Contradictions of School Reform: Educational Costs of Standardized Testing

By Linda M. McNeil | Go to book overview

Chapter 1

Standardization, Defensive Teaching, and the Problems of Control

Standardization reduces the quality and quantity of what is taught and learned in schools. This immediate negative effect of standardization is the overwhelming finding of a study of schools where the imposition of standardized controls reduced the scope and quality of course content, diminished the role of teachers, and distanced students from active learning.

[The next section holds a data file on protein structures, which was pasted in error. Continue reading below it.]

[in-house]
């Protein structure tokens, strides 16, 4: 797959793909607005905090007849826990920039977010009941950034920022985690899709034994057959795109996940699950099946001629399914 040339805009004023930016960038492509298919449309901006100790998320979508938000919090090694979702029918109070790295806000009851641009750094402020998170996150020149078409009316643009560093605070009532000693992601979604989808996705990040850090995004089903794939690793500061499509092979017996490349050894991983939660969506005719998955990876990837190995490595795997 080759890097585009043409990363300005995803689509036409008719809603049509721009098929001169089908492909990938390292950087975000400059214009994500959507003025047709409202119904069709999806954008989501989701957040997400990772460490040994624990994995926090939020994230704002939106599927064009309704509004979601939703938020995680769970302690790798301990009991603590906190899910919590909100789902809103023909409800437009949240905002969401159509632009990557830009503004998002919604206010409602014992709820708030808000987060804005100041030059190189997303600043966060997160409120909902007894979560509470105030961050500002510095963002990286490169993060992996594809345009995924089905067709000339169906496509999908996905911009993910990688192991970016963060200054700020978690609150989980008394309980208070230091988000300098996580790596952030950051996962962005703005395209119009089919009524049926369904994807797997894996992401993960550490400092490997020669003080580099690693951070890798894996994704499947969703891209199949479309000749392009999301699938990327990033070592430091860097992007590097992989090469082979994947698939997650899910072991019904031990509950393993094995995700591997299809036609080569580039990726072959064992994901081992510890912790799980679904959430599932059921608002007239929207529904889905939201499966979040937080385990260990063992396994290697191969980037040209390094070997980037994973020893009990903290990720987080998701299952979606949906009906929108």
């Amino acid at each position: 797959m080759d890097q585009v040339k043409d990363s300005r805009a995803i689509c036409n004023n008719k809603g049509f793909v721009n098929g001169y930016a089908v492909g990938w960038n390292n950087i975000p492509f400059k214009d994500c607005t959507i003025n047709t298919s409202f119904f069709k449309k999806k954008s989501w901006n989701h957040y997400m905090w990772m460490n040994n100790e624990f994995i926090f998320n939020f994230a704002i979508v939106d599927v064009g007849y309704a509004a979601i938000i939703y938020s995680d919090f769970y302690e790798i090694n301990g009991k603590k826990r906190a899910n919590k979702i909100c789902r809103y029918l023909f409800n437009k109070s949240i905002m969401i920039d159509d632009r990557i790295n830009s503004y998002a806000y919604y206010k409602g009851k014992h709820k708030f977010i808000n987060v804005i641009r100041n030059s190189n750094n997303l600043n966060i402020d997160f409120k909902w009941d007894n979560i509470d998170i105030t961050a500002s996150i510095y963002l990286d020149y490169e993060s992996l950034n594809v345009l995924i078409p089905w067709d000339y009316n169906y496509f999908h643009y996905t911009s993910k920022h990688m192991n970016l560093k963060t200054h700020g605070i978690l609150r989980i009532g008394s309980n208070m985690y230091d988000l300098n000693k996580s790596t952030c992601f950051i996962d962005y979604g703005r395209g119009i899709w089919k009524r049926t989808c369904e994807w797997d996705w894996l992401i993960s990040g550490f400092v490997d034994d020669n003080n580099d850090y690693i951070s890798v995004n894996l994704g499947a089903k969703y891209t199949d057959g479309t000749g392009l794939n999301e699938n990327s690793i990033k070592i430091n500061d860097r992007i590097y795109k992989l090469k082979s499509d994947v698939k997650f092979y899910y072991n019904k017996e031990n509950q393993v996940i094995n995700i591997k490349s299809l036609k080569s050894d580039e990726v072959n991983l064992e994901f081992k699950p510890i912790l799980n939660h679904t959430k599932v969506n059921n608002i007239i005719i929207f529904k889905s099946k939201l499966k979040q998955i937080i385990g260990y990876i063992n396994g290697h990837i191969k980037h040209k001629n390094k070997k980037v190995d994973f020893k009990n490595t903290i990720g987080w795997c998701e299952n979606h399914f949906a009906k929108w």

The long-term effects of standardization are even more damaging: over the long term, standardization creates inequities, widening the gap between the quality of education for poor and minority youth and that of more privileged students. The discriminatory effects of standardization are immediately evident in the reduction in both the quality and quantity of educational content for students who have historically scored low on standardized assessments. Over time, the longer standardized controls are in place, the wider the gap becomes as the system of testing and test preparation comes to substitute in minority schools for the curriculum available to more privileged students. These new structures of discrimination are being generated by the controls that began in the schools documented in this study and that in the succeeding years have become the dominant model of schooling in one of the nation’s largest and most diverse states, Texas. This book documents the immediate educational costs to curriculum, teaching, and children when the controls were first introduced. It then analyzes their growing power to damage the education of all children, but particularly those who are African American and Latino.

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